Latest Antonov An-74 variant now firmly in flight-test trials

 - May 21, 2008, 9:25 AM

Ukraine’s Antonov An-74TK-300 made its international debut at this year’s Paris Air Show. First flown in April, the airplane had, as of mid-July, flown 35 times, including 20 missions for its certification program. It differs from the basic An-72/74 family of twinjets in its underwing engine pylons. The An-74TK-300’s Progress D36 powerplants use a thrust-reverser system derived from that on the An-124 Ruslan’s D18Ts, accounting for the only difference from the ordinary D36 series engines.

Previous An-72/74 variants have the engines mounted on top of the wing to produce a Coanda wing-overblowing effect and to protect the engines from stones and other foreign objects on takeoff and landing. Designers chose the configuration to please military customers requiring STOL (short takeoff and landing) performance. The penalty was high fuel consumption in cruise flight as wing overblowing produces extra drag, reducing the lift-to-weight ratio.

The An-74TK-300 was instead developed for commercial operations. According to Aleksandr Makiyan, Antonov’s leading test engineer, the new variant burns only 441 pph while cruising at 324 kt, which is some 102 pph less than the An-72/74. The airplane also has a higher takeoff weight, 82,670 lb compared with 80,470 lb for the An-74TK-200.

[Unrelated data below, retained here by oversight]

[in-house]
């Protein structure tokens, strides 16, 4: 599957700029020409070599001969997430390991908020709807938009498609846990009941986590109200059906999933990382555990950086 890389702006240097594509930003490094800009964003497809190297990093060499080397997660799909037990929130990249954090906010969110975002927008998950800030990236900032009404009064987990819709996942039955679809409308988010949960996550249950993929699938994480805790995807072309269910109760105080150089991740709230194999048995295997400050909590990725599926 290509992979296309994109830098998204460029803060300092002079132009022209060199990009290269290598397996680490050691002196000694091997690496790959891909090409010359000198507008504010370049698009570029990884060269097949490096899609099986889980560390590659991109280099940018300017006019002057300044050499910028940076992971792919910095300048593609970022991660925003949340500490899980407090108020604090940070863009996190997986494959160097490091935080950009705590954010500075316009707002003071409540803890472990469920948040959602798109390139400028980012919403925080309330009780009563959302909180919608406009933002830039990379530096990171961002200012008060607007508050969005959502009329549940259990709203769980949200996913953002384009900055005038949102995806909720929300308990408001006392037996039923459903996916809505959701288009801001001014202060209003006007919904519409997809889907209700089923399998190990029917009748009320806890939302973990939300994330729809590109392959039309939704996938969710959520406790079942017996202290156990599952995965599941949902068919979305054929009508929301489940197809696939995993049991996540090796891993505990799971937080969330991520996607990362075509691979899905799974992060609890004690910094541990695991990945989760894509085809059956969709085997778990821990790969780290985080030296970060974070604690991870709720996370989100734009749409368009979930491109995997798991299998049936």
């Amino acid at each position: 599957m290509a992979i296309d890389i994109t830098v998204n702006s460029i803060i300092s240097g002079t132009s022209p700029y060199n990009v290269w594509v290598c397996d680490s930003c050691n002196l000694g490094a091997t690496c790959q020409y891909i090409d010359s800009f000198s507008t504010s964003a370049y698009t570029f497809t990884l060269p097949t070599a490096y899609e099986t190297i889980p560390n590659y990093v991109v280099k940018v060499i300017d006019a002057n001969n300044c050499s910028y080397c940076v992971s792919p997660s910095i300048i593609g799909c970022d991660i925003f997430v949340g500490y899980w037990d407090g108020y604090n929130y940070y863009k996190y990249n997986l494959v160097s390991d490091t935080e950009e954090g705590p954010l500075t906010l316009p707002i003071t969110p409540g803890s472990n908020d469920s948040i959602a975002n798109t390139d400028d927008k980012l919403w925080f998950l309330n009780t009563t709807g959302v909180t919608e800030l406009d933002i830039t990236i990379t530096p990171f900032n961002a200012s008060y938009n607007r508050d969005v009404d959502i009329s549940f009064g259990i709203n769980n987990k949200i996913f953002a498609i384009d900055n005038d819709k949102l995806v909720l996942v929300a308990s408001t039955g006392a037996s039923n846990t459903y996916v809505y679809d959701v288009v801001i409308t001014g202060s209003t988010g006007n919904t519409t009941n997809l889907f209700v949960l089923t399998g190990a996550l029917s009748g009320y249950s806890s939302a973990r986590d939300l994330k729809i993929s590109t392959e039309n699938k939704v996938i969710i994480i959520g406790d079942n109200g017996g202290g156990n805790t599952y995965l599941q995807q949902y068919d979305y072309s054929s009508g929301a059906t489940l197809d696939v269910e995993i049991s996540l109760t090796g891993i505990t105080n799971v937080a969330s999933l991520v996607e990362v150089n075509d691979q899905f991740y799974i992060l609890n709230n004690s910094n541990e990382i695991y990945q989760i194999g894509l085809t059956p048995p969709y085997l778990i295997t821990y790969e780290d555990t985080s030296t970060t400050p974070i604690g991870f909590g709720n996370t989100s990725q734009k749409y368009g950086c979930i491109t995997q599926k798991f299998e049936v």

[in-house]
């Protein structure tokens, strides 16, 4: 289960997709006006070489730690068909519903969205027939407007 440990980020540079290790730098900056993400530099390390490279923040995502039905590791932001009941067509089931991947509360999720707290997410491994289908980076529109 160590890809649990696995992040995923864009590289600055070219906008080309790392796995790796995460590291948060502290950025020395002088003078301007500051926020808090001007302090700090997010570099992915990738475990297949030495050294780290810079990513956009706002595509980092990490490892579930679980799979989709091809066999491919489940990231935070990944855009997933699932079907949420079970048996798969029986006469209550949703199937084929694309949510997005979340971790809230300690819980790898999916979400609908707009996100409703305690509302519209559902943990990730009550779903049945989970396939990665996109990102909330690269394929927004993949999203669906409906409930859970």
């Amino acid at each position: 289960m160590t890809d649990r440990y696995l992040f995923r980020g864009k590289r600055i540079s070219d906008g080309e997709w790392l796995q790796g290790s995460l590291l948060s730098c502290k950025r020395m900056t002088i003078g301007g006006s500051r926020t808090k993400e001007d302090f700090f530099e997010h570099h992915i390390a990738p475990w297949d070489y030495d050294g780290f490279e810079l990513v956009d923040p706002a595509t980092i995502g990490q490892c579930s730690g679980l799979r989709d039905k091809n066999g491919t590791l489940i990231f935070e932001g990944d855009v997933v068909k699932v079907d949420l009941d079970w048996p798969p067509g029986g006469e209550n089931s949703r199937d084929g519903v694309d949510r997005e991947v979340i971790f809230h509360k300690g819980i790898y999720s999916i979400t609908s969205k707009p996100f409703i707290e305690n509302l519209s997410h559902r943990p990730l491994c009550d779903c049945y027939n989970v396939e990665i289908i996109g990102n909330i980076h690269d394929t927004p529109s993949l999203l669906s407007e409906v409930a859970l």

Although the aircraft displayed in Paris uses the same fuselage, Antonov plans to stretch it to seat 60 to 68 passengers instead of 52. That airplane would have a ferry range of 2,835 nm and 1,620 nm with 60 passengers, compared with 2,484 nm and 1,620 nm with 52 passengers. Makiyan said the flight-test and certification program calls for 300 to 400 flights over a one-year period. As a first step, a type certification to NLGS-3 Russian national airworthiness requirements is targeted. Later the airplane will be certified to AP-25, an analog of FAR Part 25. The An-74TK-300 would also meet the proposed ICAO Stage 4 noise requirements.

The An-74TK-300 cockpit features some new avionics, such as the Ukrainian-made SM3301 dual GPS receiver operating in three modes (Navstar, Glonass and two satellite constellations simultaneously). It also holds a BUR-92 flight data recorder that stores 150 parameters. Other innovations include the Orlan VHF radio with 8.33-kHz channel spacing, Arlekin long-range HF radio and a G-002M flight management system, which allows the pilots to control the functions of any of the major systems installed on the aircraft. The prototype features a first-class cabin layout with 52 French-built seats arranged four abreast.